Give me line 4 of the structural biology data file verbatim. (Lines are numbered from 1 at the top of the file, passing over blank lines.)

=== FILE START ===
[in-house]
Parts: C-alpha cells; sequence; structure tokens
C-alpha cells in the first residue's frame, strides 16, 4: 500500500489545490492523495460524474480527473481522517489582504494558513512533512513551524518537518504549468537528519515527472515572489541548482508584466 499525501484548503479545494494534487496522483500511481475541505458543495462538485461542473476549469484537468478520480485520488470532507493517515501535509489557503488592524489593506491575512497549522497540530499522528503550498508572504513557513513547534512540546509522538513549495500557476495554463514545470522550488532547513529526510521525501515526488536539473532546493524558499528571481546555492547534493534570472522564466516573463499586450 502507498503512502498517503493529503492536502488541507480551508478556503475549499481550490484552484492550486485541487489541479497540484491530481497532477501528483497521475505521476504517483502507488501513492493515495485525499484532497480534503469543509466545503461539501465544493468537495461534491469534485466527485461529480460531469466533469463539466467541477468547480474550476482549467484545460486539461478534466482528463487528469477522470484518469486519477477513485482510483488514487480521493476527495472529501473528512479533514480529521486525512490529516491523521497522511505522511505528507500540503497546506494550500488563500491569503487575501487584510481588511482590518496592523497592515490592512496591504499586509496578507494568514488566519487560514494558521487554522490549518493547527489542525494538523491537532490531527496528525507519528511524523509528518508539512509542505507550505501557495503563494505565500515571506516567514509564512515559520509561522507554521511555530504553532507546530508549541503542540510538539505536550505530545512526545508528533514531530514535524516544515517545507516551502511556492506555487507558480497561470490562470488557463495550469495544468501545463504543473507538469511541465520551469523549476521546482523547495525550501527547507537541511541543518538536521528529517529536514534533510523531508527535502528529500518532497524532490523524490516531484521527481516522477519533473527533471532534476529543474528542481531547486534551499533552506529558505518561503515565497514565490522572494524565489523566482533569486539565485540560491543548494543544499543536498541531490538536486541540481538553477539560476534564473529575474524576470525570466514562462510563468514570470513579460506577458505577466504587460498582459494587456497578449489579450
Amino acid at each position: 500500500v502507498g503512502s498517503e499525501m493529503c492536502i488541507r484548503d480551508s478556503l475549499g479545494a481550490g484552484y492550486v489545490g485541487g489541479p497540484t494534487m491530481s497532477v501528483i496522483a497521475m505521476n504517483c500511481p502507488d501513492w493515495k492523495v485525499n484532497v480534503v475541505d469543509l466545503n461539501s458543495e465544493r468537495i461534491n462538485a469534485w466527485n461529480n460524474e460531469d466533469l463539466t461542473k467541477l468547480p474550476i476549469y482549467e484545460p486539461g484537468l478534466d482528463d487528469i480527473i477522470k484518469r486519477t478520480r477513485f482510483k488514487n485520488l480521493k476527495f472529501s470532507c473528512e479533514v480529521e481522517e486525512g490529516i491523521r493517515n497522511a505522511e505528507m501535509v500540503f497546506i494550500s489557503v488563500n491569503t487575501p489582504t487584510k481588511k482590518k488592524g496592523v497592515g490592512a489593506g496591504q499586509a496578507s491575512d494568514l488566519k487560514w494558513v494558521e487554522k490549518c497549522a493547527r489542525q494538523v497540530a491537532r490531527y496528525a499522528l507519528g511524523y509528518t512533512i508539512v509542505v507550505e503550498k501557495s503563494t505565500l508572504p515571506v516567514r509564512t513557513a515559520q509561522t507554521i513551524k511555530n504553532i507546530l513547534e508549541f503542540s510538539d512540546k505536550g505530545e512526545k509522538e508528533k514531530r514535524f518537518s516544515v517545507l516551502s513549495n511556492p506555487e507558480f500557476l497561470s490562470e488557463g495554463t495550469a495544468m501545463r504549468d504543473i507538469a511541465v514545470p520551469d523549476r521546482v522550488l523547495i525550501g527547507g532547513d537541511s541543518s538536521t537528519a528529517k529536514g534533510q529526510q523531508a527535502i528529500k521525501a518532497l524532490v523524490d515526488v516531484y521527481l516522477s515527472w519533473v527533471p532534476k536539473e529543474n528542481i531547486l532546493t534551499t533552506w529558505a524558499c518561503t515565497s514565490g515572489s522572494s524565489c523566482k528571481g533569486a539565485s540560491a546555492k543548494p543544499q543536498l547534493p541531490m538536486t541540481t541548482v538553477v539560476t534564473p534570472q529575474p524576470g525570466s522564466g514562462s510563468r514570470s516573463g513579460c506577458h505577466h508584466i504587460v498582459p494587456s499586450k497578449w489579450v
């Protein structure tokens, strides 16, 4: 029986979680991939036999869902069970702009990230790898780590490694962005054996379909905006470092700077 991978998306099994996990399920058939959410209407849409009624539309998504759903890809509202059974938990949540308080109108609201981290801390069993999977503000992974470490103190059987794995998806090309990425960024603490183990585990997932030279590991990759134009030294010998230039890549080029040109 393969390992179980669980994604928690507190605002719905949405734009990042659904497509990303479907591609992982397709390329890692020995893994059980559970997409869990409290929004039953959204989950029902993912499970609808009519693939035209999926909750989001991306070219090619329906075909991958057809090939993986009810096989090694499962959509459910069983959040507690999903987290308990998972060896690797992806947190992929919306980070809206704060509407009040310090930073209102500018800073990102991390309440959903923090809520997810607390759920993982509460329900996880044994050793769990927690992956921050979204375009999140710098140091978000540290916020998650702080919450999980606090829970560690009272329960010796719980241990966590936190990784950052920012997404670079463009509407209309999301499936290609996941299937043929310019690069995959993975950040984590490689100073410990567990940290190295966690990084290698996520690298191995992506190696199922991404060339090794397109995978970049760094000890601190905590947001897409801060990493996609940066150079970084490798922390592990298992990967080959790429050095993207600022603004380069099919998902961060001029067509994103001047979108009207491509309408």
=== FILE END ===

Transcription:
Amino acid at each position: 500500500v502507498g503512502s498517503e499525501m493529503c492536502i488541507r484548503d480551508s478556503l475549499g479545494a481550490g484552484y492550486v489545490g485541487g489541479p497540484t494534487m491530481s497532477v501528483i496522483a497521475m505521476n504517483c500511481p502507488d501513492w493515495k492523495v485525499n484532497v480534503v475541505d469543509l466545503n461539501s458543495e465544493r468537495i461534491n462538485a469534485w466527485n461529480n460524474e460531469d466533469l463539466t461542473k467541477l468547480p474550476i476549469y482549467e484545460p486539461g484537468l478534466d482528463d487528469i480527473i477522470k484518469r486519477t478520480r477513485f482510483k488514487n485520488l480521493k476527495f472529501s470532507c473528512e479533514v480529521e481522517e486525512g490529516i491523521r493517515n497522511a505522511e505528507m501535509v500540503f497546506i494550500s489557503v488563500n491569503t487575501p489582504t487584510k481588511k482590518k488592524g496592523v497592515g490592512a489593506g496591504q499586509a496578507s491575512d494568514l488566519k487560514w494558513v494558521e487554522k490549518c497549522a493547527r489542525q494538523v497540530a491537532r490531527y496528525a499522528l507519528g511524523y509528518t512533512i508539512v509542505v507550505e503550498k501557495s503563494t505565500l508572504p515571506v516567514r509564512t513557513a515559520q509561522t507554521i513551524k511555530n504553532i507546530l513547534e508549541f503542540s510538539d512540546k505536550g505530545e512526545k509522538e508528533k514531530r514535524f518537518s516544515v517545507l516551502s513549495n511556492p506555487e507558480f500557476l497561470s490562470e488557463g495554463t495550469a495544468m501545463r504549468d504543473i507538469a511541465v514545470p520551469d523549476r521546482v522550488l523547495i525550501g527547507g532547513d537541511s541543518s538536521t537528519a528529517k529536514g534533510q529526510q523531508a527535502i528529500k521525501a518532497l524532490v523524490d515526488v516531484y521527481l516522477s515527472w519533473v527533471p532534476k536539473e529543474n528542481i531547486l532546493t534551499t533552506w529558505a524558499c518561503t515565497s514565490g515572489s522572494s524565489c523566482k528571481g533569486a539565485s540560491a546555492k543548494p543544499q543536498l547534493p541531490m538536486t541540481t541548482v538553477v539560476t534564473p534570472q529575474p524576470g525570466s522564466g514562462s510563468r514570470s516573463g513579460c506577458h505577466h508584466i504587460v498582459p494587456s499586450k497578449w489579450v